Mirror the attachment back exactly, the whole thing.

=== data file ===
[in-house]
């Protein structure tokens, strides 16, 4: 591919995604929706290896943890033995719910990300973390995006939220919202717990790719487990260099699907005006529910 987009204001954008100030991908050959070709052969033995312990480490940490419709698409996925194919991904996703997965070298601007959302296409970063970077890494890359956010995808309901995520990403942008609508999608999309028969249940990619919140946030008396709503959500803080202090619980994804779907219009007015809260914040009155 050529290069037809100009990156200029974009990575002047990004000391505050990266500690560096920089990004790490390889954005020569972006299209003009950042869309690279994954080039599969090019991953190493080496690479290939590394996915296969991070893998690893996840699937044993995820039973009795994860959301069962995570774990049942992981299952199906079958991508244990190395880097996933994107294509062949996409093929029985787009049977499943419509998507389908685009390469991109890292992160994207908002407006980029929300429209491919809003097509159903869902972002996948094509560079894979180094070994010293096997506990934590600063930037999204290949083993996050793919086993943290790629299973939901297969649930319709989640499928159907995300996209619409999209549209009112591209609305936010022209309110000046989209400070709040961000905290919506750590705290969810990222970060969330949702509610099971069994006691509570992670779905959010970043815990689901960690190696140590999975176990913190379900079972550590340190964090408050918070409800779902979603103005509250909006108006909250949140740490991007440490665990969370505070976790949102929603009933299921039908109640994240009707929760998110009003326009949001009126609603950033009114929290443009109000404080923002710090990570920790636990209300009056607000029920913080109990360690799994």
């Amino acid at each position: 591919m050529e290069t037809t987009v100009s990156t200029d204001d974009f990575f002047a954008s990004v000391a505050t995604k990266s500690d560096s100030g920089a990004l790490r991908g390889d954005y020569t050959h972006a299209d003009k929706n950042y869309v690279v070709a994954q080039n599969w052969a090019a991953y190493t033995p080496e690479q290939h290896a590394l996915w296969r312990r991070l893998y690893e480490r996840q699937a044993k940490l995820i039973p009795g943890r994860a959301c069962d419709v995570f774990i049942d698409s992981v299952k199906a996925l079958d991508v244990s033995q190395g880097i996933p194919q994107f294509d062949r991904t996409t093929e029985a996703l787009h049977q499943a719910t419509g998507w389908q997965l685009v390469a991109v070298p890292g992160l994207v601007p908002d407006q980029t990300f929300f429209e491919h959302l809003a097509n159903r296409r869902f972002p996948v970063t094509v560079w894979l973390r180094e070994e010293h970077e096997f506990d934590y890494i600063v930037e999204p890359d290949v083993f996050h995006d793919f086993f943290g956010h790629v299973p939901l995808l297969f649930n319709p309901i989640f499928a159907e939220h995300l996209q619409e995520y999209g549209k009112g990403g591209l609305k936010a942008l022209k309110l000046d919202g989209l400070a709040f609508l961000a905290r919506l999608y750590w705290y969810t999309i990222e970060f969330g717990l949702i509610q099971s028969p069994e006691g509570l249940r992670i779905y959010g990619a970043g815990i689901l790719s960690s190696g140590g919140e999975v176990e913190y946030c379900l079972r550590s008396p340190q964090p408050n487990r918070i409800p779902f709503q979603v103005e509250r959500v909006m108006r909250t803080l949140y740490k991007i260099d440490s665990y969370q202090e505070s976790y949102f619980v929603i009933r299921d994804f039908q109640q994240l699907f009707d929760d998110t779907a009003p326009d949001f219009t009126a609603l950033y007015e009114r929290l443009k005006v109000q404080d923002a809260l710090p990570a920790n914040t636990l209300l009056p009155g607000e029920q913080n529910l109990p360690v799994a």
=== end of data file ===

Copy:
[in-house]
């Protein structure tokens, strides 16, 4: 591919995604929706290896943890033995719910990300973390995006939220919202717990790719487990260099699907005006529910 987009204001954008100030991908050959070709052969033995312990480490940490419709698409996925194919991904996703997965070298601007959302296409970063970077890494890359956010995808309901995520990403942008609508999608999309028969249940990619919140946030008396709503959500803080202090619980994804779907219009007015809260914040009155 050529290069037809100009990156200029974009990575002047990004000391505050990266500690560096920089990004790490390889954005020569972006299209003009950042869309690279994954080039599969090019991953190493080496690479290939590394996915296969991070893998690893996840699937044993995820039973009795994860959301069962995570774990049942992981299952199906079958991508244990190395880097996933994107294509062949996409093929029985787009049977499943419509998507389908685009390469991109890292992160994207908002407006980029929300429209491919809003097509159903869902972002996948094509560079894979180094070994010293096997506990934590600063930037999204290949083993996050793919086993943290790629299973939901297969649930319709989640499928159907995300996209619409999209549209009112591209609305936010022209309110000046989209400070709040961000905290919506750590705290969810990222970060969330949702509610099971069994006691509570992670779905959010970043815990689901960690190696140590999975176990913190379900079972550590340190964090408050918070409800779902979603103005509250909006108006909250949140740490991007440490665990969370505070976790949102929603009933299921039908109640994240009707929760998110009003326009949001009126609603950033009114929290443009109000404080923002710090990570920790636990209300009056607000029920913080109990360690799994």
């Amino acid at each position: 591919m050529e290069t037809t987009v100009s990156t200029d204001d974009f990575f002047a954008s990004v000391a505050t995604k990266s500690d560096s100030g920089a990004l790490r991908g390889d954005y020569t050959h972006a299209d003009k929706n950042y869309v690279v070709a994954q080039n599969w052969a090019a991953y190493t033995p080496e690479q290939h290896a590394l996915w296969r312990r991070l893998y690893e480490r996840q699937a044993k940490l995820i039973p009795g943890r994860a959301c069962d419709v995570f774990i049942d698409s992981v299952k199906a996925l079958d991508v244990s033995q190395g880097i996933p194919q994107f294509d062949r991904t996409t093929e029985a996703l787009h049977q499943a719910t419509g998507w389908q997965l685009v390469a991109v070298p890292g992160l994207v601007p908002d407006q980029t990300f929300f429209e491919h959302l809003a097509n159903r296409r869902f972002p996948v970063t094509v560079w894979l973390r180094e070994e010293h970077e096997f506990d934590y890494i600063v930037e999204p890359d290949v083993f996050h995006d793919f086993f943290g956010h790629v299973p939901l995808l297969f649930n319709p309901i989640f499928a159907e939220h995300l996209q619409e995520y999209g549209k009112g990403g591209l609305k936010a942008l022209k309110l000046d919202g989209l400070a709040f609508l961000a905290r919506l999608y750590w705290y969810t999309i990222e970060f969330g717990l949702i509610q099971s028969p069994e006691g509570l249940r992670i779905y959010g990619a970043g815990i689901l790719s960690s190696g140590g919140e999975v176990e913190y946030c379900l079972r550590s008396p340190q964090p408050n487990r918070i409800p779902f709503q979603v103005e509250r959500v909006m108006r909250t803080l949140y740490k991007i260099d440490s665990y969370q202090e505070s976790y949102f619980v929603i009933r299921d994804f039908q109640q994240l699907f009707d929760d998110t779907a009003p326009d949001f219009t009126a609603l950033y007015e009114r929290l443009k005006v109000q404080d923002a809260l710090p990570a920790n914040t636990l209300l009056p009155g607000e029920q913080n529910l109990p360690v799994a």